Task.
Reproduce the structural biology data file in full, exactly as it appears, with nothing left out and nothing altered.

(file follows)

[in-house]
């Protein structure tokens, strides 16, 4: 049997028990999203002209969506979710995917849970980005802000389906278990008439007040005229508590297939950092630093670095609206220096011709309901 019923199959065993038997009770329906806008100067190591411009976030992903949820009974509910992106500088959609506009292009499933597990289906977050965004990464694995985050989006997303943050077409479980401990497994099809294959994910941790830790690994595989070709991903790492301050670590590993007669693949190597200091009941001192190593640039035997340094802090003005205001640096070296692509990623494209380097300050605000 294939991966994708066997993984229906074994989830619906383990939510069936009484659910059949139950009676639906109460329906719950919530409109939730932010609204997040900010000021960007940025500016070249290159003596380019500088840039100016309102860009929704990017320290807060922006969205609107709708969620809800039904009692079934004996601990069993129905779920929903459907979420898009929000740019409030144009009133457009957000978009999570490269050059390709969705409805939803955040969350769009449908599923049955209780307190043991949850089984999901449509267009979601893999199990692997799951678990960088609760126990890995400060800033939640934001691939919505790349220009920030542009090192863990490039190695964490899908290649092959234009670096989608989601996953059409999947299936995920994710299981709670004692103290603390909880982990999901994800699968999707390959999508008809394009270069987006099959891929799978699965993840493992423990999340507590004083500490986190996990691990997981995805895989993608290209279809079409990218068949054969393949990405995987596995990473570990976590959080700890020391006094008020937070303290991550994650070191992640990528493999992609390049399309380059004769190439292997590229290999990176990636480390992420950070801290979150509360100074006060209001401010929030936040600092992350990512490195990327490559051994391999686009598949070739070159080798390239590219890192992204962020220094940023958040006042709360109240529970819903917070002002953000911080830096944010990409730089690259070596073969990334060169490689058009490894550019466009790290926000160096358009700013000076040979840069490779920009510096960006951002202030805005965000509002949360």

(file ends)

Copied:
[in-house]
């Protein structure tokens, strides 16, 4: 049997028990999203002209969506979710995917849970980005802000389906278990008439007040005229508590297939950092630093670095609206220096011709309901 019923199959065993038997009770329906806008100067190591411009976030992903949820009974509910992106500088959609506009292009499933597990289906977050965004990464694995985050989006997303943050077409479980401990497994099809294959994910941790830790690994595989070709991903790492301050670590590993007669693949190597200091009941001192190593640039035997340094802090003005205001640096070296692509990623494209380097300050605000 294939991966994708066997993984229906074994989830619906383990939510069936009484659910059949139950009676639906109460329906719950919530409109939730932010609204997040900010000021960007940025500016070249290159003596380019500088840039100016309102860009929704990017320290807060922006969205609107709708969620809800039904009692079934004996601990069993129905779920929903459907979420898009929000740019409030144009009133457009957000978009999570490269050059390709969705409805939803955040969350769009449908599923049955209780307190043991949850089984999901449509267009979601893999199990692997799951678990960088609760126990890995400060800033939640934001691939919505790349220009920030542009090192863990490039190695964490899908290649092959234009670096989608989601996953059409999947299936995920994710299981709670004692103290603390909880982990999901994800699968999707390959999508008809394009270069987006099959891929799978699965993840493992423990999340507590004083500490986190996990691990997981995805895989993608290209279809079409990218068949054969393949990405995987596995990473570990976590959080700890020391006094008020937070303290991550994650070191992640990528493999992609390049399309380059004769190439292997590229290999990176990636480390992420950070801290979150509360100074006060209001401010929030936040600092992350990512490195990327490559051994391999686009598949070739070159080798390239590219890192992204962020220094940023958040006042709360109240529970819903917070002002953000911080830096944010990409730089690259070596073969990334060169490689058009490894550019466009790290926000160096358009700013000076040979840069490779920009510096960006951002202030805005965000509002949360």